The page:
Education should not be political. But for the last two decades in Florida, it has been.
As a democratic society and the collective stewards of the generations that follow in our wake, we realize that a balanced, high quality education that prepares a student for life is what we all desire. Tallahassee, however, has made this next to impossible for a variety of reasons, from the chronic underfunding of the last decade to the overtesting of our children. Parents and educators alike feel helpless in the face of a constant legislative onslaught that breeds bad ideas, foists unfunded mandates upon local districts, and routinely ignores the concerns or expertise of either group that works with our students each and every day.
Even worse, our students are suffering. Whether the chronic stress of being constantly assessed or the demeaning way in which they are reduced to a single metric, our children are being dehumanized for the purpose of data collection. Furthermore, they are terrorized by all-too-frequent shooter drills that keep them anxious and on high alert, even when not crouching in the complete dark trying to remain motionless and breathe silently. Most students openly share these frustrations with caring adults in schools who also feel powerless. Ultimately, we are trapped in a system that has become inhumane. Is this what education has become in the 21st century?
Our children deserve much better than this. Now is the time to take a stand.
You are receiving this letter today because we are asking all of you to make a basic choice: Will you stand with teachers or Tallahassee? Will you side with parents or privatizers? Will you choose students or suffering?
To have a $1 trillion dollar economy yet rank 45th in public education spending is deeply shameful. The destabilization these draconian budgets have brought must be decried by us all. The lack of resources is felt at every turn, from providing wraparound services to our most vulnerable children and their communities, to paying all educators a wage that allows them to fully support their families without additional stress or jobs. But how do we accomplish this?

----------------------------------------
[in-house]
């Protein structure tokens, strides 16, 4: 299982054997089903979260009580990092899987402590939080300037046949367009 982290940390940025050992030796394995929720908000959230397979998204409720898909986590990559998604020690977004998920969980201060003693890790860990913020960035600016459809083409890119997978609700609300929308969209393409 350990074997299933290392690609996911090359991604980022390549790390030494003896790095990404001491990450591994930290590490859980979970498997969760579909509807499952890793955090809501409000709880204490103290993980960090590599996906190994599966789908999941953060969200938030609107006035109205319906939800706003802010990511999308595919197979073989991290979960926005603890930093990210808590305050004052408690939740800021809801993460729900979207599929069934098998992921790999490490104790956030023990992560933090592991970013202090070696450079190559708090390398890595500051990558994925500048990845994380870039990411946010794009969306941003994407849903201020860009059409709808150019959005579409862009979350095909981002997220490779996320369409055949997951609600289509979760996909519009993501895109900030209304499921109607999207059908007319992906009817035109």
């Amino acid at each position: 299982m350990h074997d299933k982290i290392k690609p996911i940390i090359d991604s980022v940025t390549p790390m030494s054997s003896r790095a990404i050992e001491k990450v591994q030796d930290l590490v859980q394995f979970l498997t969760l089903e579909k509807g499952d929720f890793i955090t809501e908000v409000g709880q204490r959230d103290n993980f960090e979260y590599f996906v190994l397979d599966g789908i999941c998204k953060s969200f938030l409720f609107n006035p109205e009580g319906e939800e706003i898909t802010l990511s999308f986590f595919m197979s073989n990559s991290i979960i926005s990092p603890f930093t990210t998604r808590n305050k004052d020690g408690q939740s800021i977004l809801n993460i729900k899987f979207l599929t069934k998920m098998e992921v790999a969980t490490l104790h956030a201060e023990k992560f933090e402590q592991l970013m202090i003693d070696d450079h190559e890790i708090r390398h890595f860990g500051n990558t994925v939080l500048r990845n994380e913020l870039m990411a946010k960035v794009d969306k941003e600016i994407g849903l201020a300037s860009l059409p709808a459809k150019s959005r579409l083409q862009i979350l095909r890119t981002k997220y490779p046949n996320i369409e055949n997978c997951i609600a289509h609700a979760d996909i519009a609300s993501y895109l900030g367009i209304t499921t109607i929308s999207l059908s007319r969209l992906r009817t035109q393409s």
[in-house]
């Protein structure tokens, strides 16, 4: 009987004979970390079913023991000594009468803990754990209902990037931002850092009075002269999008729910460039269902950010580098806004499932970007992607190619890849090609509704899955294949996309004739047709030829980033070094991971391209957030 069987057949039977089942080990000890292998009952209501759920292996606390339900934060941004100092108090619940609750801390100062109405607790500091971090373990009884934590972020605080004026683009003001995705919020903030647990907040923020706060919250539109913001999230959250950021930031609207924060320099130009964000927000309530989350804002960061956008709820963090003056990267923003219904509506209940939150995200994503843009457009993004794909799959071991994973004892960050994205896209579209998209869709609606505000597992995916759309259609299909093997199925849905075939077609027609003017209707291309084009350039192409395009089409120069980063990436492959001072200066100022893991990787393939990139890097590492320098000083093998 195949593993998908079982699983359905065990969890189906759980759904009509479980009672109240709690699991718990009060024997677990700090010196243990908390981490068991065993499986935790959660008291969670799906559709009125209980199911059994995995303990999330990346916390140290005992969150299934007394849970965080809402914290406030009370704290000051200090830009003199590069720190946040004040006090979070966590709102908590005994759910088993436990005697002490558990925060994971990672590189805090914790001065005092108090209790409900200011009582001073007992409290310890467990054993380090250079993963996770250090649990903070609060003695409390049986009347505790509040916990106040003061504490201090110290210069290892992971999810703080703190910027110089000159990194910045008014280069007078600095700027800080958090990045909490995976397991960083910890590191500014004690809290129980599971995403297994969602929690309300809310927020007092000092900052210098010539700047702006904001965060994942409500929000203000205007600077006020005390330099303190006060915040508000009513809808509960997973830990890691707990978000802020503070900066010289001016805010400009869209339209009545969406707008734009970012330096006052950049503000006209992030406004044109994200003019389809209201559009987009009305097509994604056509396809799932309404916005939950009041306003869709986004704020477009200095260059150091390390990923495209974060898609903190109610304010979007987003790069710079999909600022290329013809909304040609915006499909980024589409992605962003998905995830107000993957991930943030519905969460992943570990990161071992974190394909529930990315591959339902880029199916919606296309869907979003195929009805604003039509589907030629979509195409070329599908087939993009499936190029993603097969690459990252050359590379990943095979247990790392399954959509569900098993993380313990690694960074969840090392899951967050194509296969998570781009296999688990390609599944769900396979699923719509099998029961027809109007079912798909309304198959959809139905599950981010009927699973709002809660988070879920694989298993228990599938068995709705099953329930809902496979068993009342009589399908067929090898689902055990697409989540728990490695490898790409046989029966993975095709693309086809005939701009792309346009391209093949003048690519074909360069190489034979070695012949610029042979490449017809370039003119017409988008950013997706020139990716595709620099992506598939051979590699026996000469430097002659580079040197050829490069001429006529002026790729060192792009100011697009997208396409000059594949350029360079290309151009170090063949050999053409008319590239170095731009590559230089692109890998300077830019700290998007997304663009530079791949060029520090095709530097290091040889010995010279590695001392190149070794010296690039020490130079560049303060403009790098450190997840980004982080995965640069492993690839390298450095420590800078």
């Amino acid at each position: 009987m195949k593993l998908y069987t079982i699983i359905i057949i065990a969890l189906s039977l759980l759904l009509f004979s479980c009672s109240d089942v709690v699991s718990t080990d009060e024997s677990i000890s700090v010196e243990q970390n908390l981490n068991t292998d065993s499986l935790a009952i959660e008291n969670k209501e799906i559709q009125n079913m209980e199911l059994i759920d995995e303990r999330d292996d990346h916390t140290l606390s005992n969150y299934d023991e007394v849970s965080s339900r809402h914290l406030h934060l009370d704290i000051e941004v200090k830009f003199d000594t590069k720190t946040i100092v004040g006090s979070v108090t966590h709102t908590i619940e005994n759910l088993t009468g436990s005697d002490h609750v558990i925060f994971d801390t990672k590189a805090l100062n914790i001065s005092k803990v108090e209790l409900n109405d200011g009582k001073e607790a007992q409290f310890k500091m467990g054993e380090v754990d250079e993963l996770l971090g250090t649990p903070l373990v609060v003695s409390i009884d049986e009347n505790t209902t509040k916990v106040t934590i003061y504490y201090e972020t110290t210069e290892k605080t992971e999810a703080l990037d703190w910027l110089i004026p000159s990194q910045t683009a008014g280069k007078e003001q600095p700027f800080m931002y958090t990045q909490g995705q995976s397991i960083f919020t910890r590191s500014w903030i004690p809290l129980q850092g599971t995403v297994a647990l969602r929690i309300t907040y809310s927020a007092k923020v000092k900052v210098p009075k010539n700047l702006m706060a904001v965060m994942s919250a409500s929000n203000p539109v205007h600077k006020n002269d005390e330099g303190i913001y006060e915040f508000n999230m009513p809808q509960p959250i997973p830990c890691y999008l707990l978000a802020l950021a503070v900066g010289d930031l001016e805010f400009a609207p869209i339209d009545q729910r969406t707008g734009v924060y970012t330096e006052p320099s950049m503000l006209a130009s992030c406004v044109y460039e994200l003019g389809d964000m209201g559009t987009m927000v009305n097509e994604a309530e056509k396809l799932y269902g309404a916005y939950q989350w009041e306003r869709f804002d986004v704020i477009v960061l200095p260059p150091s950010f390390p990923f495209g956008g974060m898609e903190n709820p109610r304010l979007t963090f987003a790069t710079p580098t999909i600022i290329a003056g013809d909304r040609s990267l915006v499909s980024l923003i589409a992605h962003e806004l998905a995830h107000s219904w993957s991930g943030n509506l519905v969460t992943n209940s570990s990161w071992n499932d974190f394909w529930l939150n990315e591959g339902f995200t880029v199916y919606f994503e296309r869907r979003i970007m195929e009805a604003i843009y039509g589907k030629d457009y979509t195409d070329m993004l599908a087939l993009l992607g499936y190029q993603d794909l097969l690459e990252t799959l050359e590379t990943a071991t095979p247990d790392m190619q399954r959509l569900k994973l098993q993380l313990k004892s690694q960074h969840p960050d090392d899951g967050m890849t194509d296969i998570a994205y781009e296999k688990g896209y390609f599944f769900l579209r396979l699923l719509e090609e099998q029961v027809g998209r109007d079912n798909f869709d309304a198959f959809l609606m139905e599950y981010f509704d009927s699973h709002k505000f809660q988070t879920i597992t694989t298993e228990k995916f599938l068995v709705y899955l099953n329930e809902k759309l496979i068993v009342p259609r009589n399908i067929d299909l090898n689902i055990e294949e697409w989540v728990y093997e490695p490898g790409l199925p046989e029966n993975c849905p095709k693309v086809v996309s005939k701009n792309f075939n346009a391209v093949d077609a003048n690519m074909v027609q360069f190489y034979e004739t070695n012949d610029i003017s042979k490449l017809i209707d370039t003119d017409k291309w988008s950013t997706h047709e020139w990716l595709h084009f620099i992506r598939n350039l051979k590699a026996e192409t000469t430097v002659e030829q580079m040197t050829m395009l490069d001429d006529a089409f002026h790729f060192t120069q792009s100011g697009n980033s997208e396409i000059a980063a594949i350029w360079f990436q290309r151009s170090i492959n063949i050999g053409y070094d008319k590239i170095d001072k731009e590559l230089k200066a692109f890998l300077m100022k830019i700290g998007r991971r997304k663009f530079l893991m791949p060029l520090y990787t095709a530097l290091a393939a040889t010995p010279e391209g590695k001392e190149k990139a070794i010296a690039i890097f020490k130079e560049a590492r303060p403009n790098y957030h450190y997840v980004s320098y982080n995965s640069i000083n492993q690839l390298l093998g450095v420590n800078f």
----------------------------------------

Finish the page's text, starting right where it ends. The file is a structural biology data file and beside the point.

FLFIRE is a grassroots coalition comprised of concerned stakeholders seeking to send a message to the Florida Legislature that puts people over politics, educators over entrenchment. We need to radically reshape our education system to make it more inclusive and humane for every person involved, beginning with the student and buttressed by every caring adult who works alongside the child. By issuing this resolution your school district can demonstrate solidarity with citizens all across the Sunshine State who currently support this growing movement. Our students and their future require a robust and on-going investment to provide the necessary resources for an education that truly befits the whole child and allows her or him to flourish as a lifelong learner.
Read the resolution here: FLFIRE School Board Resolution
Many thanks in advance for your time and consideration in issuing this important decree.
Ryan Haczynski and the members of FLFIRE
As a non-governmental resident of Tallahassee, the inclusion of all of us – the majority of whom don’t work for the legislature – is offputting. Please think about using “elected officials” or “lawmakers” instead of this inaccurate generalization. Thanks so much!
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I’m sorry, Ann. That is a very fair point, and one I’ve never considered due to “Tallahassee” being shorthand for the Florida Legislature. I will refrain from doing so in the future…
Provide vouchers for education. My child got a great education, but we paid for it out of our own pocket, and it cost less than what the government spends per student. What’s up with that? How did we get to the point where, unless you’re well off, the government dictates where and how you educate your child? Where’s the freedom in that? I could see a situation in a very small rural community where there wouldn’t be much competition, but I can tell you that competition is what drives private schools to excellence. It works in every other part of our lives, but somehow it can’t work in education… give me a break!